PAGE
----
Again, the policy based access would mean that anyone who did seek to access what they were not allowed to would have that attempt logged and investigated. If a legitimate reason was found for the attempt it could be authorised, otherwise the incident would result in disciplinary action.
But even with all of these fears addressed, there was still a fundamental objection to a linked database of citizen information to positively identify citizens for service access. One UK campaigner said that the citizenry must resist what he called the “database state”.
Aghast, I again asked how could modern public services be delivered without such facilities? The campaigner’s presentation had featured a picture of the East German Stasi paper filing system as if to say that would suffice. He seemed unaware that the population of East Germany in 1989 was some 16.5 million. That is now heading for 81 million in today’s Germany.
And finally to the objection to a ‘national identity card’, I find myself increasingly saying, so what? No citizen will be required to carry the PSC, and no official or law enforcement agent will be entitled to ask for such identification without legitimate reason or suspicion, so what difference does it make?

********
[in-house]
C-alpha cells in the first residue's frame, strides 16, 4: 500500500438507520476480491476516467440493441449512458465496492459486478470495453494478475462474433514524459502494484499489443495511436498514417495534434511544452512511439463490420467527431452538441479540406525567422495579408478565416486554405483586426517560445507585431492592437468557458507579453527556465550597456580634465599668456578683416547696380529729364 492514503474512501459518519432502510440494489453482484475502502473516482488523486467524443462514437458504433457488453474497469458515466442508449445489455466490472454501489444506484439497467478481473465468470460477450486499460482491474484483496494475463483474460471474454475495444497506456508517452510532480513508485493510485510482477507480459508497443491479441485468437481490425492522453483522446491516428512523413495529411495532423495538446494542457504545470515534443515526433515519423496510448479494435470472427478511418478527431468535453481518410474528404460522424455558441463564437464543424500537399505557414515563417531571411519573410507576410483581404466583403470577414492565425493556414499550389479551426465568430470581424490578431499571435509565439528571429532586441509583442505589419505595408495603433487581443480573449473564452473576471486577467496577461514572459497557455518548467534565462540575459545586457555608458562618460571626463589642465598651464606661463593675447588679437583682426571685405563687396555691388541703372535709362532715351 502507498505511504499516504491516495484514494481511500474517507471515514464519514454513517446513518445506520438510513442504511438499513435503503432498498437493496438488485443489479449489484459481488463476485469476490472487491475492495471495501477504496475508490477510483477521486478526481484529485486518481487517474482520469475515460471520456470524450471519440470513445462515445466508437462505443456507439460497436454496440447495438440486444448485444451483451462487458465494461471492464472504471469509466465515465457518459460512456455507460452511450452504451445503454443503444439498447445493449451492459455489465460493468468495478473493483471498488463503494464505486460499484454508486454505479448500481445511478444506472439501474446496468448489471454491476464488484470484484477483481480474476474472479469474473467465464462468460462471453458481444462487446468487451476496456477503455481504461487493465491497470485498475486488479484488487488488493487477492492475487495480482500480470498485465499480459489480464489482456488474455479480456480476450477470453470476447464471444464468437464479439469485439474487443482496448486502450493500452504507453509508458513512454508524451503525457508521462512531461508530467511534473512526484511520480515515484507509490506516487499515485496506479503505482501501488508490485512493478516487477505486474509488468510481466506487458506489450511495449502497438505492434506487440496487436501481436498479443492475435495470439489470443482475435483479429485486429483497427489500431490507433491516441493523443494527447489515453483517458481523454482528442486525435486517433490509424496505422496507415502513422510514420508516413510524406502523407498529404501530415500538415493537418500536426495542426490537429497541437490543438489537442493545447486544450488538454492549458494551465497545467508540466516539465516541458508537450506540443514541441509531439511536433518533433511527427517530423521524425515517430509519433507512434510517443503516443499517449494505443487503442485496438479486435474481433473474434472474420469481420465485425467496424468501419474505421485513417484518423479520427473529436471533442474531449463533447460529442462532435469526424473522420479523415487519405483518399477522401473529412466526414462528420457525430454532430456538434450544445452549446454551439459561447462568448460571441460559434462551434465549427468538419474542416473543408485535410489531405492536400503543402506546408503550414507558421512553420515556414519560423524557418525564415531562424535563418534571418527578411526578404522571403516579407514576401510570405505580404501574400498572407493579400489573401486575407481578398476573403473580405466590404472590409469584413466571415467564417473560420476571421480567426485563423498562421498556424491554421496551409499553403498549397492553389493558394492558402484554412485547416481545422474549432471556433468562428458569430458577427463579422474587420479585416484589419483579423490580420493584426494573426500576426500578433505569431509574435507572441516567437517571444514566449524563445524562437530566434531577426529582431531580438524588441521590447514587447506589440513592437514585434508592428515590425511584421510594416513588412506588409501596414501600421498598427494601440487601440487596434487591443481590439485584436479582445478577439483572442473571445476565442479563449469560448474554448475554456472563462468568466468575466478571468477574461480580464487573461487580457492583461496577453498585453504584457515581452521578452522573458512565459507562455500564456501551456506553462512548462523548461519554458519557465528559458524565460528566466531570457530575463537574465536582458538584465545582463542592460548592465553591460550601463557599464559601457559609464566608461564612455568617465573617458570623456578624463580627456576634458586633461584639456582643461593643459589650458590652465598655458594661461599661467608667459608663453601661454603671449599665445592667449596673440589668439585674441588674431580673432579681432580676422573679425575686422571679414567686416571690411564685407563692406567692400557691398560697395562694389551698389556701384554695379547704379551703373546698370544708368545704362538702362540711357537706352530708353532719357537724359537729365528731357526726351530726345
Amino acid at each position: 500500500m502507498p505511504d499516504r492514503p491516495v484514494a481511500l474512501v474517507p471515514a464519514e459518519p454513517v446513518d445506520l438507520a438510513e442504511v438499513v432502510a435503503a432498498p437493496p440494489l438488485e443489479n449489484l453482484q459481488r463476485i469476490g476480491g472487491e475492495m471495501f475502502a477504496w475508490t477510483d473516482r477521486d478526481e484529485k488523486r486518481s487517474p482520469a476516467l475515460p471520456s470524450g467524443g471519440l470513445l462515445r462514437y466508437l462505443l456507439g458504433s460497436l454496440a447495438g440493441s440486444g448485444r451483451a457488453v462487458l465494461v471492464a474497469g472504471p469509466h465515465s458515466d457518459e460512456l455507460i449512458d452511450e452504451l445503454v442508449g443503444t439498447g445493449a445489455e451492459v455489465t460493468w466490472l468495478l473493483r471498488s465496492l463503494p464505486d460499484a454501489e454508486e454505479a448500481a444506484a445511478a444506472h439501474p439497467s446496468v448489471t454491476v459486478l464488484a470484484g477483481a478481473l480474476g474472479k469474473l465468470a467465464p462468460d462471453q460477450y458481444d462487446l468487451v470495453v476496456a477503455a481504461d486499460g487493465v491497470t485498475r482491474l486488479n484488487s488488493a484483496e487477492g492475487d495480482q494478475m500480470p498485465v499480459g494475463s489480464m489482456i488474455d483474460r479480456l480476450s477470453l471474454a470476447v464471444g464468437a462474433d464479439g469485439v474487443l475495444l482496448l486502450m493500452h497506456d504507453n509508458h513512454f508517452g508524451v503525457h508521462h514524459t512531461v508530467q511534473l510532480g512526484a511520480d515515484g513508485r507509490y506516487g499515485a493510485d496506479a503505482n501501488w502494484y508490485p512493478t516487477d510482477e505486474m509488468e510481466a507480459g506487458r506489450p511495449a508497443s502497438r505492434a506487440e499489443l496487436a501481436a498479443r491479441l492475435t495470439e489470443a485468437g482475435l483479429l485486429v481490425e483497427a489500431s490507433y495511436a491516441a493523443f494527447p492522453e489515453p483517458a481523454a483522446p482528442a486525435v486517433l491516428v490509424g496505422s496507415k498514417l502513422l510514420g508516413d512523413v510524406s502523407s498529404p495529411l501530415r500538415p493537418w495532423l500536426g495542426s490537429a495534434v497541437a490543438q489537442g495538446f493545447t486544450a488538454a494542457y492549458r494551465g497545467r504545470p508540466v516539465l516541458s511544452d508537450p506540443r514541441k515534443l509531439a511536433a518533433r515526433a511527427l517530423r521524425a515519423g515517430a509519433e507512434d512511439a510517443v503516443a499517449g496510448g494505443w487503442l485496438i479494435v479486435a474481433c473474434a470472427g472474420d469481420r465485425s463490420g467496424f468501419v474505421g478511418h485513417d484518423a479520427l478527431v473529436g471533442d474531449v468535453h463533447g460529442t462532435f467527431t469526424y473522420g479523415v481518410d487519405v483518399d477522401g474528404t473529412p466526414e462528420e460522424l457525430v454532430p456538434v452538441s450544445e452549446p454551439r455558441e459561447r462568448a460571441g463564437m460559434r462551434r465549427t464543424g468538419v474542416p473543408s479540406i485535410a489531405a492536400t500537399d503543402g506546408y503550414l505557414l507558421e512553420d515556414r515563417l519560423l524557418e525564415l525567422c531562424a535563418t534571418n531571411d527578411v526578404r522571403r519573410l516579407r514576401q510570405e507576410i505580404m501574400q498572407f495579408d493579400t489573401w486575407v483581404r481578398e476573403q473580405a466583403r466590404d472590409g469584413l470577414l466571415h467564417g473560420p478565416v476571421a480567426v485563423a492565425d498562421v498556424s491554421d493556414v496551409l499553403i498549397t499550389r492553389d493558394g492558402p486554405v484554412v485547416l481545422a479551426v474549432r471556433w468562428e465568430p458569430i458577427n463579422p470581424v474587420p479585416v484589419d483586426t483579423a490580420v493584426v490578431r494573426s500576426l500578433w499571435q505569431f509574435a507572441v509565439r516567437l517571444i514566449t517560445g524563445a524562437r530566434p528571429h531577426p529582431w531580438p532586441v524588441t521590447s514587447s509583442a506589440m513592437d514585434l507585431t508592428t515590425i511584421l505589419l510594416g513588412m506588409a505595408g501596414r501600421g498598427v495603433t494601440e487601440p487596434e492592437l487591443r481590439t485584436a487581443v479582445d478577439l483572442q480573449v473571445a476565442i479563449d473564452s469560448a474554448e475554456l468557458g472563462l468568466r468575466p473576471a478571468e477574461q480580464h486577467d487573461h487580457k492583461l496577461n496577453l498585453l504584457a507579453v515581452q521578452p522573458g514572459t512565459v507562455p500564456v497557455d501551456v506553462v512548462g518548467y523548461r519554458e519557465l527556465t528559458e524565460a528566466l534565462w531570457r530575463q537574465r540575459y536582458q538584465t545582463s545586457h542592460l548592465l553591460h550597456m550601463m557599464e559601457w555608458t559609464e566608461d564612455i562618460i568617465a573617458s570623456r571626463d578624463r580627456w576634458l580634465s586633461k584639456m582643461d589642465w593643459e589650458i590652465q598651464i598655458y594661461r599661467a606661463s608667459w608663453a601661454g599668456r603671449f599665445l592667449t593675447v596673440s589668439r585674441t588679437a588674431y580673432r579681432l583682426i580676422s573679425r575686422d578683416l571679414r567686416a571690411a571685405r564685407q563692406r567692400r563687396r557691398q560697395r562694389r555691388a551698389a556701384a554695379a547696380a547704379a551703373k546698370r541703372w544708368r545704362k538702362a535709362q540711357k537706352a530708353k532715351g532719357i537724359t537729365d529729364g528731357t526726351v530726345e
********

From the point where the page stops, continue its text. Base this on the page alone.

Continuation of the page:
The point then offered was that it is impossible to say how laws will change in the future.
At this point, I decided it was probably unprofitable to engage further.
Balance and insight
Apart from the total lack of not even an opposing voice but one, at least, that was familiar with the proposed citizen identity system, I was agog at the lack of understanding of how digital services work and how they can be a multiplier for stretched resources in public services. The cries of abuse and ill-handling were not met with any cognisance of how modern policy-based systems can not only mitigate but negate such cases. Now accidents and maliciousness cannot ever be ruled out, but for the most part, these objections can be easily met.
Poor handling by ministers aside, there seemed to be no thinking at all as to credible alternatives that could offer anything like the same level of capability, while meeting the desired privacy levels.
In all, I was severely disappointed in the assembled argument and had my faith shaken in what appeared to be a civic-minded endeavour.